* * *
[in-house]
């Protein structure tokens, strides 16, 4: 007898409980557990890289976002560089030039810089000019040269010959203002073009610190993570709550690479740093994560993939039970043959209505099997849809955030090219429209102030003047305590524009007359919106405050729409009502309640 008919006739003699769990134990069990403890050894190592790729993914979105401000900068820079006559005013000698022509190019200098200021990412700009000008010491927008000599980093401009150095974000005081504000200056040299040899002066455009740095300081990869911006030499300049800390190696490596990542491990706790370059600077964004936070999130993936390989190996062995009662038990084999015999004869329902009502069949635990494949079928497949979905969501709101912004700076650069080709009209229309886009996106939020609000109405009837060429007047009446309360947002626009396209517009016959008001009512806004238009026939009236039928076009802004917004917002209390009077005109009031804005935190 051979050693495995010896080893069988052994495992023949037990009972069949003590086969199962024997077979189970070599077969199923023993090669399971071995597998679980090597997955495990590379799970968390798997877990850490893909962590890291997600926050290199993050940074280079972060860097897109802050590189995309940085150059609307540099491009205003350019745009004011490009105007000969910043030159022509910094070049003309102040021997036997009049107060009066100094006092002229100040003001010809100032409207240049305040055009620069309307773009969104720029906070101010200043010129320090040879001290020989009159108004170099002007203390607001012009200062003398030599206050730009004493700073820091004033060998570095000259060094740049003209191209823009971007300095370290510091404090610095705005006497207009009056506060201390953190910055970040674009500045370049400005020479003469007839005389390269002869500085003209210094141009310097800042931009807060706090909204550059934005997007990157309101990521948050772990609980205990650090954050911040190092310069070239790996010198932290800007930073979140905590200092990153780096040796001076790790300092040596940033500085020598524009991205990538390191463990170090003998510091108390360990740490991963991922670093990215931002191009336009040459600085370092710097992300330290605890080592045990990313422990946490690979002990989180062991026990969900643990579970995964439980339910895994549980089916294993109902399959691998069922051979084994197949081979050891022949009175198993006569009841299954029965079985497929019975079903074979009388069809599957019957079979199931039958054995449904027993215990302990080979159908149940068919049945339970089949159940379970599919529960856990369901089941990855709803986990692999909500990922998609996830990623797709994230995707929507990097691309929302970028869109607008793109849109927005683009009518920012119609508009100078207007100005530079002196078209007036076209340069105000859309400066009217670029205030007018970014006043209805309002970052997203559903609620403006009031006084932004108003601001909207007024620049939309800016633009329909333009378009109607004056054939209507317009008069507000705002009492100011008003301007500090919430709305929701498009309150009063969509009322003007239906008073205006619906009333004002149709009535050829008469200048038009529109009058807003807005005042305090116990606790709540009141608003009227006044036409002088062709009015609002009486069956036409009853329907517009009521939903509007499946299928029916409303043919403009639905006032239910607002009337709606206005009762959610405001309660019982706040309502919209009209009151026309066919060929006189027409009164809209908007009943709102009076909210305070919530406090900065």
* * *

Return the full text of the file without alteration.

[in-house]
């Protein structure tokens, strides 16, 4: 007898409980557990890289976002560089030039810089000019040269010959203002073009610190993570709550690479740093994560993939039970043959209505099997849809955030090219429209102030003047305590524009007359919106405050729409009502309640 008919006739003699769990134990069990403890050894190592790729993914979105401000900068820079006559005013000698022509190019200098200021990412700009000008010491927008000599980093401009150095974000005081504000200056040299040899002066455009740095300081990869911006030499300049800390190696490596990542491990706790370059600077964004936070999130993936390989190996062995009662038990084999015999004869329902009502069949635990494949079928497949979905969501709101912004700076650069080709009209229309886009996106939020609000109405009837060429007047009446309360947002626009396209517009016959008001009512806004238009026939009236039928076009802004917004917002209390009077005109009031804005935190 051979050693495995010896080893069988052994495992023949037990009972069949003590086969199962024997077979189970070599077969199923023993090669399971071995597998679980090597997955495990590379799970968390798997877990850490893909962590890291997600926050290199993050940074280079972060860097897109802050590189995309940085150059609307540099491009205003350019745009004011490009105007000969910043030159022509910094070049003309102040021997036997009049107060009066100094006092002229100040003001010809100032409207240049305040055009620069309307773009969104720029906070101010200043010129320090040879001290020989009159108004170099002007203390607001012009200062003398030599206050730009004493700073820091004033060998570095000259060094740049003209191209823009971007300095370290510091404090610095705005006497207009009056506060201390953190910055970040674009500045370049400005020479003469007839005389390269002869500085003209210094141009310097800042931009807060706090909204550059934005997007990157309101990521948050772990609980205990650090954050911040190092310069070239790996010198932290800007930073979140905590200092990153780096040796001076790790300092040596940033500085020598524009991205990538390191463990170090003998510091108390360990740490991963991922670093990215931002191009336009040459600085370092710097992300330290605890080592045990990313422990946490690979002990989180062991026990969900643990579970995964439980339910895994549980089916294993109902399959691998069922051979084994197949081979050891022949009175198993006569009841299954029965079985497929019975079903074979009388069809599957019957079979199931039958054995449904027993215990302990080979159908149940068919049945339970089949159940379970599919529960856990369901089941990855709803986990692999909500990922998609996830990623797709994230995707929507990097691309929302970028869109607008793109849109927005683009009518920012119609508009100078207007100005530079002196078209007036076209340069105000859309400066009217670029205030007018970014006043209805309002970052997203559903609620403006009031006084932004108003601001909207007024620049939309800016633009329909333009378009109607004056054939209507317009008069507000705002009492100011008003301007500090919430709305929701498009309150009063969509009322003007239906008073205006619906009333004002149709009535050829008469200048038009529109009058807003807005005042305090116990606790709540009141608003009227006044036409002088062709009015609002009486069956036409009853329907517009009521939903509007499946299928029916409303043919403009639905006032239910607002009337709606206005009762959610405001309660019982706040309502919209009209009151026309066919060929006189027409009164809209908007009943709102009076909210305070919530406090900065």